Well, I have mentioned food and farting, and family seems to get all mixed into that, but if there was one thing my dad and I bonded over together, was fishing. We could sit back and drink beers either before or after casts and talk about trips to far flung destinations to catch exotic fish species the world over. In fact almost every outing to a river or lake involved alcohol. We weren’t fishing if the cooler wasn’t stocked with beers or whiskey. In fact he came up to visit me in school in Northern California because I told him the steelhead were in, but what that really meant was he was coming up to party with my college buddies and go to house parties and bars with us. We had so much fun that I created Facebook photo albums titled blackout one and blackout two. We felt it was best for all parties involved that blackout three wasn’t created and to be fair it got to the point where I told my college buddies he was coming up and they began hiding from the hangovers that they knew were coming or the diarrhea from his beans.

Sadly the last year, my dad and I grew away from fishing together and that also meant weren’t drinking together any more either. I realized that the substance wasn’t healthy in my life anymore and decided to quit to continue my life. I feared this for the relationship change it will have on my father as I wasn’t sure he could ever, if he ever wanted to quit drinking. But a year went by with me being sober and I came by the house to visit. I was making tea in their kitchen when I noticed my dad secretly look out to my mom and brother sitting out on the outdoor patio. My sister wasn’t home. He peered to look as if he wanted to make sure they weren’t going to hear what he was going to say to me. He walked right up to me and asked how I quit drinking. I looked to him stunned in way asking why? I have been drinking for 30 years, I am over it.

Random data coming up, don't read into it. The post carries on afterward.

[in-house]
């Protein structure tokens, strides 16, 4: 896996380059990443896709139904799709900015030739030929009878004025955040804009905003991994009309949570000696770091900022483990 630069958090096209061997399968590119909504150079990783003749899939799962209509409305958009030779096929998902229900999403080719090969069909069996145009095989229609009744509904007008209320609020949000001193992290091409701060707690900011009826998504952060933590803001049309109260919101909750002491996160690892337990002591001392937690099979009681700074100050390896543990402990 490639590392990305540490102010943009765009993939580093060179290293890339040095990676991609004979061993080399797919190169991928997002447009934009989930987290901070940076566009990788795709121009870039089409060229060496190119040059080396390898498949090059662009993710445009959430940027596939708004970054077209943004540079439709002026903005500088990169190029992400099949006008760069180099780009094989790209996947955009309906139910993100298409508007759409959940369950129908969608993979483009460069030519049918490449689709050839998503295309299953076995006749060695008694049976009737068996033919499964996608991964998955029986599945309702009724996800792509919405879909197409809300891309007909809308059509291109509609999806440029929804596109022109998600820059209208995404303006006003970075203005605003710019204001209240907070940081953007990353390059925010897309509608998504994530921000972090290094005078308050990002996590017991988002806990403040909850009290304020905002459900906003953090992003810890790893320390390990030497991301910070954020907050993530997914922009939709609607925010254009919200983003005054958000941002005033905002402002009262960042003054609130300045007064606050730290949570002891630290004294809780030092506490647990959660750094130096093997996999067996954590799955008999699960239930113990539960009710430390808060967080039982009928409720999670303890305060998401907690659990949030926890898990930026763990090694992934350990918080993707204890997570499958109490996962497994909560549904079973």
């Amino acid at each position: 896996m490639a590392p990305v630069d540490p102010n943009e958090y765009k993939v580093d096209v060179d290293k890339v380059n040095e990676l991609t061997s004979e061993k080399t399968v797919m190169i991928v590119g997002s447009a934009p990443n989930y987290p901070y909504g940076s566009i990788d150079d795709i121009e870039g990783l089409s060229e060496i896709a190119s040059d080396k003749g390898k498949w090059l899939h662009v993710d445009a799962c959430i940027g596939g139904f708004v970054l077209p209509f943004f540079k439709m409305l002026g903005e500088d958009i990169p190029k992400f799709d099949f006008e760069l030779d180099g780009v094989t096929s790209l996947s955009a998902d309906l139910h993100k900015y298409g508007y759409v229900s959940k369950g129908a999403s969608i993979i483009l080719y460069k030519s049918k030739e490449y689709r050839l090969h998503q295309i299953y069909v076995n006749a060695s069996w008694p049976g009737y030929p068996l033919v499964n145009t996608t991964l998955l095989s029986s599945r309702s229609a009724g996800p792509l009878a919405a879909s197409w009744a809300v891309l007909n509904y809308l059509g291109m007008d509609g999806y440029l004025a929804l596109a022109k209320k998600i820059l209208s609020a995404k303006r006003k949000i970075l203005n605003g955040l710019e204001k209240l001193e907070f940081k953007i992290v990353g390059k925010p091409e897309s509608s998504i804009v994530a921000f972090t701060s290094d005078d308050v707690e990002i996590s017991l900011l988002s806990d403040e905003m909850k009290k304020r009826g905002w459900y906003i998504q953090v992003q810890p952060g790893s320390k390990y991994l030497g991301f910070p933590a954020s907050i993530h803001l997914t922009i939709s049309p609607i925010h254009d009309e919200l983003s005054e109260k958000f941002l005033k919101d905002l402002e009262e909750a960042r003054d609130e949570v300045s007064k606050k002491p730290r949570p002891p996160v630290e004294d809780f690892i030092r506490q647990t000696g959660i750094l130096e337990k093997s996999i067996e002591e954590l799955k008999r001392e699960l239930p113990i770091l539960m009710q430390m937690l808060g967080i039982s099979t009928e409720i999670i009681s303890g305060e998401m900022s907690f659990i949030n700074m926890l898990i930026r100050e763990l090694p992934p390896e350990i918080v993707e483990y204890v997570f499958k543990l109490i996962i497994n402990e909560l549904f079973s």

I was blown away at the question and told him what worked for me. I left and continued my life at work and kept fishing, not for a second thinking he was serious. Little did I know that that was the last literal conversation I had with him before he got sick. But before his passing my mom reassured my thoughts as apparently in the hospital, he was asking nurses what a safe way was to quit drinking, and if that isn’t a good lasting memory of my father, I don’t know what is.

He left way too early obviously, but in 58 years of life, he not only lived each day with happiness, but fulfilled more in those years happily than most do in 80 years. And for that I can rest my head at night and be content with what has happened. Even though I can still hear his laughter at each fish I miss the strike on or watch him roll his hands over each other when he gets excited about food or rubs his belly at the thought of how good that last cooked steak was.

But seeing from this turn out, it is obvious he is going to stay with all of us from the impact he had on each one of us, and being up here seeing you all show up for this gives me inspiration to inspire others and fuel myself for the road ahead and the rest of the life I wash to have, aspiring to follow in his footsteps as much as I can. Thank you.